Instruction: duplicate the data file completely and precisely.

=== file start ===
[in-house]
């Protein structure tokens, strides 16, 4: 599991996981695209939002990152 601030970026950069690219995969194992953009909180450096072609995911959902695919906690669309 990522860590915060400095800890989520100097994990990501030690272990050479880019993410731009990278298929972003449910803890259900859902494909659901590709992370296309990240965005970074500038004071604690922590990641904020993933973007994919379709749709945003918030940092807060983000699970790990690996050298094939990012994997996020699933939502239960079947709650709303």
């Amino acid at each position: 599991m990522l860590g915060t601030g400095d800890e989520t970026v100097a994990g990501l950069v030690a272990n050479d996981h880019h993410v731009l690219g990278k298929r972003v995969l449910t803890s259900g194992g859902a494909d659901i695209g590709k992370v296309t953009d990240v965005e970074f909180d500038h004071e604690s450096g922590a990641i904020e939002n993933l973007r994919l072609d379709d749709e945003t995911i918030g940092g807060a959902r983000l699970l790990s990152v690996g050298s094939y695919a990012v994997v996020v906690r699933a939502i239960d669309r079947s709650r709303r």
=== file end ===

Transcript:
[in-house]
């Protein structure tokens, strides 16, 4: 599991996981695209939002990152 601030970026950069690219995969194992953009909180450096072609995911959902695919906690669309 990522860590915060400095800890989520100097994990990501030690272990050479880019993410731009990278298929972003449910803890259900859902494909659901590709992370296309990240965005970074500038004071604690922590990641904020993933973007994919379709749709945003918030940092807060983000699970790990690996050298094939990012994997996020699933939502239960079947709650709303």
């Amino acid at each position: 599991m990522l860590g915060t601030g400095d800890e989520t970026v100097a994990g990501l950069v030690a272990n050479d996981h880019h993410v731009l690219g990278k298929r972003v995969l449910t803890s259900g194992g859902a494909d659901i695209g590709k992370v296309t953009d990240v965005e970074f909180d500038h004071e604690s450096g922590a990641i904020e939002n993933l973007r994919l072609d379709d749709e945003t995911i918030g940092g807060a959902r983000l699970l790990s990152v690996g050298s094939y695919a990012v994997v996020v906690r699933a939502i239960d669309r079947s709650r709303r």